Brendan Lee, M.D., Ph.D., Professor, Department of Molecular and Human Genetics, Baylor College of Medicine Over the past few years, we have tried to translate our experience in treating urea cycle disorders to developing new applications for maple syrup urine disease.
Sodium phenylbutyrate is a medication that has been routinely used to treat urea cycle disorders. We have observed that this medication can lower branched chain amino acids. While this side effect is important for its use in urea cycle disorders, we wanted to test whether it may be useful in lowering branched chain amino acids in MSUD.
In our preliminary studies in patients with MSUD, skin cells from patients with MSUD, and mice, we have discovered that phenylbutyrate may indeed be useful in lowering branched chain amino acids in at least some cases of MSUD. However, it is still too early to recommend its wide spread use.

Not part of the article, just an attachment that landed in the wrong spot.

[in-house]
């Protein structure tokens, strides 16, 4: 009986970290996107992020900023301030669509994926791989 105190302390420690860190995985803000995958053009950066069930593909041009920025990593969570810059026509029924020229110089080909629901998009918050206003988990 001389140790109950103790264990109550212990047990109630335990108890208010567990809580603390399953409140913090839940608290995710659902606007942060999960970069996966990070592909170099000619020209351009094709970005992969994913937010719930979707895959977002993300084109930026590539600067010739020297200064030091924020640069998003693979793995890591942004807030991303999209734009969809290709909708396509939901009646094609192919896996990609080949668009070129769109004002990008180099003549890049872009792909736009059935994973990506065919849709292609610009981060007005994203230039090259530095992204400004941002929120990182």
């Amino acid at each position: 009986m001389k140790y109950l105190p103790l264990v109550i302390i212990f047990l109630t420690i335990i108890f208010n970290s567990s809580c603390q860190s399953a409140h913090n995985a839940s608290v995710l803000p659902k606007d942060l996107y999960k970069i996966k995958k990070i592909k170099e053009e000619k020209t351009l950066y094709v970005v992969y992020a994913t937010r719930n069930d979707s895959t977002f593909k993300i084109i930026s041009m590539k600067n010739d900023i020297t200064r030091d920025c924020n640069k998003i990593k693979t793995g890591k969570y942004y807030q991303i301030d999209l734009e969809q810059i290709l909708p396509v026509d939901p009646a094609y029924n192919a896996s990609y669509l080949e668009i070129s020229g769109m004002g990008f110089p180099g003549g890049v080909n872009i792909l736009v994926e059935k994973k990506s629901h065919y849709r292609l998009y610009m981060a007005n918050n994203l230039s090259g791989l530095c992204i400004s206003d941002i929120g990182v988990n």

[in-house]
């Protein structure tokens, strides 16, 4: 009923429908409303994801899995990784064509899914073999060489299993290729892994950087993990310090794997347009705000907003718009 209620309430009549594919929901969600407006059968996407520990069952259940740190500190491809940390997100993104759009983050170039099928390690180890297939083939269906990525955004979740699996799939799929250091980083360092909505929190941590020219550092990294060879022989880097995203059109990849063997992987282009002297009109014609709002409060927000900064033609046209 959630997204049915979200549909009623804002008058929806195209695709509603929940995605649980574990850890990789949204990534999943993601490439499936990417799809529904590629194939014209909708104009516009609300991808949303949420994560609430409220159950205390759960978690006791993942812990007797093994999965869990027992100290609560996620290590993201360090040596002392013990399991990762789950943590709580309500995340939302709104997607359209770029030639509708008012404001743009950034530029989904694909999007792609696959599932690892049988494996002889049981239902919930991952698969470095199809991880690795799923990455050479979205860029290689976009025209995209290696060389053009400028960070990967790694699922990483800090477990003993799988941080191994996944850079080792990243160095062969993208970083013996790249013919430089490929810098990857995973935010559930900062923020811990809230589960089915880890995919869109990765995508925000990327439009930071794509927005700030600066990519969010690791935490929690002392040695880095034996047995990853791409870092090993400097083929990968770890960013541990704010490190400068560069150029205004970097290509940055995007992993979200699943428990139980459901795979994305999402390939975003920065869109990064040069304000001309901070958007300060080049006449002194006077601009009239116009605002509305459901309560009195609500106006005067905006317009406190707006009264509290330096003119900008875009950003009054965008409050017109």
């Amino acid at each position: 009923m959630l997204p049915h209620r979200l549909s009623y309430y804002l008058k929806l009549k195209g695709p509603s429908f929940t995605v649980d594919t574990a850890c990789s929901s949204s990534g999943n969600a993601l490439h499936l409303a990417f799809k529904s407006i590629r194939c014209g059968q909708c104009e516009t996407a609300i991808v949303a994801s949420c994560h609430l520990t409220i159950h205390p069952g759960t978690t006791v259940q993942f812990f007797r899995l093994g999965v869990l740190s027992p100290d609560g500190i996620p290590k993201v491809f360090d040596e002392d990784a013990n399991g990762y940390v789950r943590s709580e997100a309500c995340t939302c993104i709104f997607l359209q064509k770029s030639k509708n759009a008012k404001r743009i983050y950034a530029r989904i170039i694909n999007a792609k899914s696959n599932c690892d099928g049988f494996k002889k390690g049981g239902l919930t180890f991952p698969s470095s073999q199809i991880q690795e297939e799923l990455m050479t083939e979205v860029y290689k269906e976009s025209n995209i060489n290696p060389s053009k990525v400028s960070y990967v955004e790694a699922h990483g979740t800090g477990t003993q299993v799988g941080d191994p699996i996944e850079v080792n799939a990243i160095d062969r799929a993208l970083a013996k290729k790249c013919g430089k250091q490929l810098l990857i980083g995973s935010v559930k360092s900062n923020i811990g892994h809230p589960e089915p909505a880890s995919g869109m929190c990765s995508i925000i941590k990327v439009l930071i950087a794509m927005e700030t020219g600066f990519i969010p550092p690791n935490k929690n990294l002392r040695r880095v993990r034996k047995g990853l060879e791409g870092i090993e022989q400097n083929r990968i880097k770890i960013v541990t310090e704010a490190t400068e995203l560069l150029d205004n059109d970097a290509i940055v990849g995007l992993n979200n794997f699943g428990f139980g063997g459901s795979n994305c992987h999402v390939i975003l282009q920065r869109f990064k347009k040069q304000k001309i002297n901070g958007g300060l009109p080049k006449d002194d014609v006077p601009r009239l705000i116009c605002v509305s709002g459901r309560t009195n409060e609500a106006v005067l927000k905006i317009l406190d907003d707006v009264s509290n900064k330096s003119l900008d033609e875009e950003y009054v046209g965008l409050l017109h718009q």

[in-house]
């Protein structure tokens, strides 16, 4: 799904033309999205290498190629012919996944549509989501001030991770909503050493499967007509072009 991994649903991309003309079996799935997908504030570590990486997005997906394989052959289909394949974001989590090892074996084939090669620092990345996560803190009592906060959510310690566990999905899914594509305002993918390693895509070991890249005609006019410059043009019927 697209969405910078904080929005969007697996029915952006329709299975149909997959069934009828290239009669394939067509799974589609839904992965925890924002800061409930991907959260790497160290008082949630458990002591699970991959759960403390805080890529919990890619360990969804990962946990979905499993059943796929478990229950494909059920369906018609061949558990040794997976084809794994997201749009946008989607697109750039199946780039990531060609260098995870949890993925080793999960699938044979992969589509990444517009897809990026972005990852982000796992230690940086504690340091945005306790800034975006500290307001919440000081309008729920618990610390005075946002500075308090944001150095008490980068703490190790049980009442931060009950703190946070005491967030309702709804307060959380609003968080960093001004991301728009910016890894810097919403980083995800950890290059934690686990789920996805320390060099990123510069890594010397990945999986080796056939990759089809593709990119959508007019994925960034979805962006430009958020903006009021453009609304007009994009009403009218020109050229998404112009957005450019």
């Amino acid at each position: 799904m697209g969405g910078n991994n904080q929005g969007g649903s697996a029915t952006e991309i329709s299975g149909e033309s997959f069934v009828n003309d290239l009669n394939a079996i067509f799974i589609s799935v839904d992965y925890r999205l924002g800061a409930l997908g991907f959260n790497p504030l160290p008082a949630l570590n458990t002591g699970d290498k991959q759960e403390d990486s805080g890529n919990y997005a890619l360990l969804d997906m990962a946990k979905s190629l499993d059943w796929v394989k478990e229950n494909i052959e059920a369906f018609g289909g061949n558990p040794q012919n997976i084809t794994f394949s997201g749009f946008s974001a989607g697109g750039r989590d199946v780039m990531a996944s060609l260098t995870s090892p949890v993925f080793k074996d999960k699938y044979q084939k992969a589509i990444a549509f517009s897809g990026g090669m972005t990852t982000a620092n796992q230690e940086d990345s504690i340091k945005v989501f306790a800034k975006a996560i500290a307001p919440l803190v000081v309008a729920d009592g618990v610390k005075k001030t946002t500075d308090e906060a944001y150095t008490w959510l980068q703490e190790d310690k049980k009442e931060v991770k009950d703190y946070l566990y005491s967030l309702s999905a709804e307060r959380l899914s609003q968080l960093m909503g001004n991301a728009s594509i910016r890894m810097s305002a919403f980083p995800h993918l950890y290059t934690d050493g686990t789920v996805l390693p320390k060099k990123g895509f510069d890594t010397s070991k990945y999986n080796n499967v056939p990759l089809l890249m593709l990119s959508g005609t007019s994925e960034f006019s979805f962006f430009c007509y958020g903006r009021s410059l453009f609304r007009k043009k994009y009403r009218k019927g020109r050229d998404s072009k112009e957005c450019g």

We are planning to perform a definitive clinical trial to test the effectiveness of phenylbutyrate in MSUD, and to determine whether we can develop tools to screen for patients who might respond to its use. We don’t expect that this treatment can cure MSUD. Instead, we hope that it may be a useful treatment in combination with standard dietary therapy. Together we hope that this may decrease frequency and severity of illnesses as well as enable relaxation of dietary restriction.
Development of new treatment for some forms of Maple Syrup Urine Disease
- Written by Brendan Lee, M.D., Ph.D.
- Category: Volume 27-1